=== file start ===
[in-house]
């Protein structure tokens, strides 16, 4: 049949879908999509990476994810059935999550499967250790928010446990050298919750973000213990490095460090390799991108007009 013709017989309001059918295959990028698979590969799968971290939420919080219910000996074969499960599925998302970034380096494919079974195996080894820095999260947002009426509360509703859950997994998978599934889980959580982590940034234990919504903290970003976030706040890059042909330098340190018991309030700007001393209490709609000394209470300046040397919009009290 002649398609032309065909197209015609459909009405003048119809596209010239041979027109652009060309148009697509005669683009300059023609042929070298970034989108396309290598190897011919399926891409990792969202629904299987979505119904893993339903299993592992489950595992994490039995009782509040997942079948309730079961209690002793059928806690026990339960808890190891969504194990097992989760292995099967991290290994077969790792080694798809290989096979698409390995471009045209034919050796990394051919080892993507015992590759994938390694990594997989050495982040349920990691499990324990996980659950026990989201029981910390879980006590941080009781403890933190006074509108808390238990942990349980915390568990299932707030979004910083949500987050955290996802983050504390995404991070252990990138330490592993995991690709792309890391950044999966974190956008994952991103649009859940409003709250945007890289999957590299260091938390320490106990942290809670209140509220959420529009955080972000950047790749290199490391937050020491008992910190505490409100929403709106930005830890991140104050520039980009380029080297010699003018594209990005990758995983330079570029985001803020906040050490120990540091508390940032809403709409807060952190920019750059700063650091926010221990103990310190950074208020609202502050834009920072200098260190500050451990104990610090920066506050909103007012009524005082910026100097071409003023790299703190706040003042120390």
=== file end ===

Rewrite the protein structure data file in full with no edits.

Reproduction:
[in-house]
């Protein structure tokens, strides 16, 4: 049949879908999509990476994810059935999550499967250790928010446990050298919750973000213990490095460090390799991108007009 013709017989309001059918295959990028698979590969799968971290939420919080219910000996074969499960599925998302970034380096494919079974195996080894820095999260947002009426509360509703859950997994998978599934889980959580982590940034234990919504903290970003976030706040890059042909330098340190018991309030700007001393209490709609000394209470300046040397919009009290 002649398609032309065909197209015609459909009405003048119809596209010239041979027109652009060309148009697509005669683009300059023609042929070298970034989108396309290598190897011919399926891409990792969202629904299987979505119904893993339903299993592992489950595992994490039995009782509040997942079948309730079961209690002793059928806690026990339960808890190891969504194990097992989760292995099967991290290994077969790792080694798809290989096979698409390995471009045209034919050796990394051919080892993507015992590759994938390694990594997989050495982040349920990691499990324990996980659950026990989201029981910390879980006590941080009781403890933190006074509108808390238990942990349980915390568990299932707030979004910083949500987050955290996802983050504390995404991070252990990138330490592993995991690709792309890391950044999966974190956008994952991103649009859940409003709250945007890289999957590299260091938390320490106990942290809670209140509220959420529009955080972000950047790749290199490391937050020491008992910190505490409100929403709106930005830890991140104050520039980009380029080297010699003018594209990005990758995983330079570029985001803020906040050490120990540091508390940032809403709409807060952190920019750059700063650091926010221990103990310190950074208020609202502050834009920072200098260190500050451990104990610090920066506050909103007012009524005082910026100097071409003023790299703190706040003042120390």